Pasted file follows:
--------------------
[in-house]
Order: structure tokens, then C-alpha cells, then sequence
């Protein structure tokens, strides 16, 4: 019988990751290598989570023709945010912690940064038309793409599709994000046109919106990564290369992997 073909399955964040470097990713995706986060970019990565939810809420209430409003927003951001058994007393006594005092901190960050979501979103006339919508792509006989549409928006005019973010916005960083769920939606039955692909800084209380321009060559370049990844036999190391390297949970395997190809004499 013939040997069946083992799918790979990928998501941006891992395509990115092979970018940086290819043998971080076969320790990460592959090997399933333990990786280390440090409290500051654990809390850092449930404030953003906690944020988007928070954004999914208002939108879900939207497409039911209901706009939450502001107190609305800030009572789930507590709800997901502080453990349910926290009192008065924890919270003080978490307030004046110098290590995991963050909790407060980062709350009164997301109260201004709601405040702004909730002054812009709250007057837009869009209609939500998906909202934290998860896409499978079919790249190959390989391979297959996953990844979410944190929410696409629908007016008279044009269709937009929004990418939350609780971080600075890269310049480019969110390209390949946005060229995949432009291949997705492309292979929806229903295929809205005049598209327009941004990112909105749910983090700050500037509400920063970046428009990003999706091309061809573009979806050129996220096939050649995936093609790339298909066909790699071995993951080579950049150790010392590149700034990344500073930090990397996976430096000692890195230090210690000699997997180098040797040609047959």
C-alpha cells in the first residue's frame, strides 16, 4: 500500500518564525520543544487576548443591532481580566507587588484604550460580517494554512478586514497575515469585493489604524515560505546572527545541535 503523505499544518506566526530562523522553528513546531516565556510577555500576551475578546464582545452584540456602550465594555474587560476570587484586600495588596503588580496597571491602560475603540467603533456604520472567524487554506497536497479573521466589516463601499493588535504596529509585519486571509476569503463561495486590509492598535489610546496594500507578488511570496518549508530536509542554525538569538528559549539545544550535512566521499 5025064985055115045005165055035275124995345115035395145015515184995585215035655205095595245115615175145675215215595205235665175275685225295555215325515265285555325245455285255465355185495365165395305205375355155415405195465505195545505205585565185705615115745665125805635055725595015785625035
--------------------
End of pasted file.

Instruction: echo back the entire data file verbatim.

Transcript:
[in-house]
Order: structure tokens, then C-alpha cells, then sequence
């Protein structure tokens, strides 16, 4: 019988990751290598989570023709945010912690940064038309793409599709994000046109919106990564290369992997 073909399955964040470097990713995706986060970019990565939810809420209430409003927003951001058994007393006594005092901190960050979501979103006339919508792509006989549409928006005019973010916005960083769920939606039955692909800084209380321009060559370049990844036999190391390297949970395997190809004499 013939040997069946083992799918790979990928998501941006891992395509990115092979970018940086290819043998971080076969320790990460592959090997399933333990990786280390440090409290500051654990809390850092449930404030953003906690944020988007928070954004999914208002939108879900939207497409039911209901706009939450502001107190609305800030009572789930507590709800997901502080453990349910926290009192008065924890919270003080978490307030004046110098290590995991963050909790407060980062709350009164997301109260201004709601405040702004909730002054812009709250007057837009869009209609939500998906909202934290998860896409499978079919790249190959390989391979297959996953990844979410944190929410696409629908007016008279044009269709937009929004990418939350609780971080600075890269310049480019969110390209390949946005060229995949432009291949997705492309292979929806229903295929809205005049598209327009941004990112909105749910983090700050500037509400920063970046428009990003999706091309061809573009979806050129996220096939050649995936093609790339298909066909790699071995993951080579950049150790010392590149700034990344500073930090990397996976430096000692890195230090210690000699997997180098040797040609047959």
C-alpha cells in the first residue's frame, strides 16, 4: 500500500518564525520543544487576548443591532481580566507587588484604550460580517494554512478586514497575515469585493489604524515560505546572527545541535 503523505499544518506566526530562523522553528513546531516565556510577555500576551475578546464582545452584540456602550465594555474587560476570587484586600495588596503588580496597571491602560475603540467603533456604520472567524487554506497536497479573521466589516463601499493588535504596529509585519486571509476569503463561495486590509492598535489610546496594500507578488511570496518549508530536509542554525538569538528559549539545544550535512566521499 5025064985055115045005165055035275124995345115035395145015515184995585215035655205095595245115615175145675215215595205235665175275685225295555215325515265285555325245455285255465355185495365165395305205375355155415405195465505195545505205585565185705615115745665125805635055725595015785625035